This was the area of greatest shortcoming for ChatGPT. The chatbot initially assured me that it could generate network diagrams. Knowing it’s a text-based tool, I was obviously skeptical, a preconceived notion that was confirmed when I asked it to generate a chart and it explained to me that it has no graphics capabilities.
Further queries for network documentation led to the realization – confirmed by ChatGPT – that I had to provide a detailed network description to provide a network description, clearly no added value. So in the case of automating documentation, the chatbot not only failed, but was also guilty of generating lies and deceit (so maybe it’s closer to demonstrating human characteristics than we think). To be fair to AI in general, there are AI applications that can generate images, and it’s quite possible that one of them can produce a usable network diagram.
I then asked ChatGPT if it could generate a network description from a router configuration file, and it provided a decent summary of what was configured until it apparently hit the limits of its computational effort for my prompt, a limit probably implemented by the designers . After all, it is a free tool and resources are expensive, especially for an organization burning a lot of money these days.
Some of the challenges I encountered in my short experiment using ChatGPT for network engineering are:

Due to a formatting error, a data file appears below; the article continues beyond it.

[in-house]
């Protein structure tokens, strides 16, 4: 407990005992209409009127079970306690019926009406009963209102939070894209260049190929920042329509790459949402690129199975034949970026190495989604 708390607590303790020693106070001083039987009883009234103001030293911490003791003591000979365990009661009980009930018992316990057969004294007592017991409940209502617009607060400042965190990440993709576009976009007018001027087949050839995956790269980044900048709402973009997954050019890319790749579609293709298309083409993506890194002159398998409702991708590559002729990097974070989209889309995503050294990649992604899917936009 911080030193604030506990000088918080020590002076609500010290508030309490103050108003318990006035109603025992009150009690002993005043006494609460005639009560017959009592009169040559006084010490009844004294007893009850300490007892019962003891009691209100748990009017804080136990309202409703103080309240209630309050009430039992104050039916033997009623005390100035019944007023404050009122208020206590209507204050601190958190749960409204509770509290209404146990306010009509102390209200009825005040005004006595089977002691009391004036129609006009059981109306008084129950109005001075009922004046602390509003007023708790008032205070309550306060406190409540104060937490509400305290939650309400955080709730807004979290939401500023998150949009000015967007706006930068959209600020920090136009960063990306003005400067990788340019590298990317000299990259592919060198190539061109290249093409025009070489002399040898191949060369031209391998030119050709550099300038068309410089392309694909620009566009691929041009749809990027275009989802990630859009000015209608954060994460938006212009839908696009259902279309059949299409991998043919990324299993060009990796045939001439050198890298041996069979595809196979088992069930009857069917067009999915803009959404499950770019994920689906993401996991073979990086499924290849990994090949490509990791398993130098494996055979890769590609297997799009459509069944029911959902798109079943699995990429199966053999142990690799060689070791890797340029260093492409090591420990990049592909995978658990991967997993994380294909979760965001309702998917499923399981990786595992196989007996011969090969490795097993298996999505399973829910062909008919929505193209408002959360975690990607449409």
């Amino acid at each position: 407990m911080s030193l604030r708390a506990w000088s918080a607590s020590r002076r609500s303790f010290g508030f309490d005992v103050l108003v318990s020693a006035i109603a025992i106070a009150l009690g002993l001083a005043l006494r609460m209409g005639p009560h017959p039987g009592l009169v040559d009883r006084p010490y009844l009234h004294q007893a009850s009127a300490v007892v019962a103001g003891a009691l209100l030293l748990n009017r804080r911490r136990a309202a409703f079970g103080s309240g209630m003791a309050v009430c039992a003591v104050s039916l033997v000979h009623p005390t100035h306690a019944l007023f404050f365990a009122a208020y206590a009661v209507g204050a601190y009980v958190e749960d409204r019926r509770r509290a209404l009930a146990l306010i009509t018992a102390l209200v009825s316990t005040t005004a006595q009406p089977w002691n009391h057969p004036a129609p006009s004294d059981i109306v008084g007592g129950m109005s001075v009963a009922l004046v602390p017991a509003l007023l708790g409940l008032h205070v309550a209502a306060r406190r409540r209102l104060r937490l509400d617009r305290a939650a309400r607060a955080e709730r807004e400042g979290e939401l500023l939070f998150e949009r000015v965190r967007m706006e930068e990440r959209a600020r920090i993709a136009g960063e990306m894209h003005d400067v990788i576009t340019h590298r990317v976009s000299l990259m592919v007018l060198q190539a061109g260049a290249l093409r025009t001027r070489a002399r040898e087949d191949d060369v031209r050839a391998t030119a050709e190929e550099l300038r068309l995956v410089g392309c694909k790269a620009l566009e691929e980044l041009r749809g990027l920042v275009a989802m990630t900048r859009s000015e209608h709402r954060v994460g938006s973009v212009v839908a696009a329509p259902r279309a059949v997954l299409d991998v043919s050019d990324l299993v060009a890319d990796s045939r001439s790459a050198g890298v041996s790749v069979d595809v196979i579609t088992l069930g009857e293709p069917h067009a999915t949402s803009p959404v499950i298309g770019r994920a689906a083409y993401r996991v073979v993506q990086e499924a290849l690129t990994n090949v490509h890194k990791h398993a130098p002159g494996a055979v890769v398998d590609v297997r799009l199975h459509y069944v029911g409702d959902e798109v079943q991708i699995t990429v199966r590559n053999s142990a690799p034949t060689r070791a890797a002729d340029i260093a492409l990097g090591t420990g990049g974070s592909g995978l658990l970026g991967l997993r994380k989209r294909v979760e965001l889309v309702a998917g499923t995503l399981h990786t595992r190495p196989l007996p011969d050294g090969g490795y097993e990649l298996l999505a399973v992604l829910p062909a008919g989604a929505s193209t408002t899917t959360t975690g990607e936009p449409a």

- Ensuring accuracy and consistency
- Handling peripheral cases and exceptions
- Integration with existing systems and processes
I suspect these issues aren’t unique to ChatGPT or AI applications in general, and some cursory research may explain why. Researchers at Cornell have been studying large language models (LLMs) for some time and “distinguish between formal competence — the knowledge of linguistic rules and patterns — and functional competence, a set of skills needed to use language in real-world situations.
Also from some of their research abstracts: “Too often people confuse coherent text generation with thinking or even feeling. We call this a “good at language = good at thinking” fallacy. Similarly, criticism of LLMs centers on their inability to think (or do math or maintain a coherent worldview) and sometimes overlook their impressive progress in language learning. We call this a “bad at thinking = bad at language” fallacy.
This analysis is consistent with my experience preparing this article: specificity reigns when it comes to putting ChatGPT to work. Large, open-ended prompts on complex topics indicate a lack of “functional competence” in the chatbot, but that reality doesn’t negate its impressive capabilities when used for specific tasks by a person skilled in its proper use.
So, can ChatGPT replace network engineers?
Mike Starr is the CEO and founder of followed.
Data decision makers
Welcome to the VentureBeat community!
DataDecisionMakers is where experts, including the technical people who do data work, can share data-related insights and innovation.
To read about advanced ideas and up-to-date information, best practices and the future of data and data technology, join DataDecisionMakers.
You might even consider contributing an article yourself!
Read more from DataDecisionMakers